In fact, that's part of the answer to Kyl. It used to be that the committee chairman would honor holds and blue slips because not to do so was to tread on the traditions and norms of the Senate in the sort of way that invited retaliation. But Hatch could give a flying fuck, and ignored them when convenient. Now, here we are, left with nothing but the filibuster, about which Kyl has the nerve to say Democrats are in violation of the traditions and norms of the Senate.

"One thing I find it incredibly easy to forget sometimes is that the republicans don't know what's around the next bend anymore than we do."

To use a different civil war metaphor than Publius: In his memoirs, Ulysses S. Grant wrote about how worried he was before his first battle -- because his troops were green, he thought the enemy outnumbered him, etc. But when his brigade advanced to its objective, he found the rebels had already fled. Grant said that was when he realized that the enemy was as scared of him as he was of them. It was a lesson he never forgot.

I don't know if that's true in this case -- the wing nuts have been getting ready for this battle for a long, long time and they've pretty much got the media on their side, or at least neutralized.

But the Senate Dems don't have to decided right now whether to risk nuclear war. Before the ground war comes the air war, and right now it's up to the outside groups like PFAW and NARAL, and the blogs, to decide how aggressively they want to go after Scalito. That decision, however, does have to made right away -- before the wing nuts can completely define the guy as a saint and a scholar.

Personally, I don't see any reason not to Bork the hell of him, as long as it stays focused on his extremist judicial record. Make the Republicans defend strip searching 10-year old girls or the free and legal ownership of machine guns. Narrow cast the implications of his Casey dissent -- i.e. all your uterus are belonging to us -- to pro-choice women in places like Maine, Rhode Island and Ohio. Try to make Snowe and Collins and Chafee and DeWine sweat a little.

If it comes to a filibuster, an effective Borking campaign will help hold the Dems together. And if it doesn't, it will at least make the GOP "moderates" pay a price for voting for him. So let's just do that, see how the situation develops, and not get to obsessed with the nuclear option. That's what THEY want.

Do we like sports metaphors at TNH? Here's a good one (hat tip to PaulDem):

Rounding first base and digging for two

When good baserunners (or at least baserunners who are confident of their own speed) hit a single but see the outfielder have to move too far to field the ball, they will round first base and dig for second.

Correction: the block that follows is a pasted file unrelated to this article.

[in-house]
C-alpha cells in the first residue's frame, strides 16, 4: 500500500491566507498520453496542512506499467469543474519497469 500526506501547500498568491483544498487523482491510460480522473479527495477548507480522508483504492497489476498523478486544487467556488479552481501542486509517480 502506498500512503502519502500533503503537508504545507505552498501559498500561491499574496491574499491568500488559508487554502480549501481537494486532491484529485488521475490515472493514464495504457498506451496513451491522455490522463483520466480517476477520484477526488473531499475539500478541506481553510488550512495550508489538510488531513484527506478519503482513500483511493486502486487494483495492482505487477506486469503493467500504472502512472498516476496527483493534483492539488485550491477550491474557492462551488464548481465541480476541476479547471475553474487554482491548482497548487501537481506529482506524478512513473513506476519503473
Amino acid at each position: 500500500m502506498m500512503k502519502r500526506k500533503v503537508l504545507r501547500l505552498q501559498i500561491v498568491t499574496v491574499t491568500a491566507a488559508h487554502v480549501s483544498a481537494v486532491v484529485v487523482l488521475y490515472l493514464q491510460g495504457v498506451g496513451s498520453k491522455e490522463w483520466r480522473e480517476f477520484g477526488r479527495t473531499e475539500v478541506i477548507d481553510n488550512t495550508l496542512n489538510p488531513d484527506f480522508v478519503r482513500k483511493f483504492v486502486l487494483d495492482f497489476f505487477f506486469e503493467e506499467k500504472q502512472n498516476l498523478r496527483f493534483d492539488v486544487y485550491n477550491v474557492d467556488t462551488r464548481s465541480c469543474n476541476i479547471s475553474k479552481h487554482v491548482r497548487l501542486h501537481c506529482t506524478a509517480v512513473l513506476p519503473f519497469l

Unless the baserunner knows there is a gold glove outfielder making the play, it always seems advantageous to force a throw. You're putting the pressure on the other team to make a perfect throw to get you out and that happens a lot less oftent than you think. Sometimes you'll force an errant throw and get another base besides.

I think the Democrats need to test the Republicans' arm on the filibuster this time around. The GOP may play it perfectly but based on their keystone cops routine so far this year, I wouldn't bet on it.

Frist. And I'm not trying to top the thread.

Seems to me Frist's new found vulnerability on the issue of his SEC troubles are an additional variable in an already complicated equation. Can he really stand up in front of the cameras day after day in support of killing the filibuster forever, and not expect opponents to harp on his lack of character?

I think they're fronting, and I look forward to a complete internal food fight to reemerge, especially once the "Alito is a moderate" strategy being employed today starts making the wingnuts worry about stare decisis and what it means to their pregnant daughters.

"Personally, I don't see any reason not to Bork the hell of him, as long as it stays focused on his extremist judicial record. Make the Republicans defend strip searching 10-year old girls or the free and legal ownership of machine guns. Narrow cast the implications of his Casey dissent -- i.e. all your uterus are belonging to us -- to pro-choice women in places like Maine, Rhode Island and Ohio. Try to make Snowe and Collins and Chafee and DeWine sweat a littl" --Billmon

I think that's exactly right. In those states, you don't want to be the vote that ended abortion. As long as there are only 4 Republican Senators, GOP leadership will probably let them vote against Alito so they can win 51-49, but if there are more than 4 Republican Senators who don't want to kill abortion . . . well that could provoke a civil war in the Republican Party. That would be fun to watch.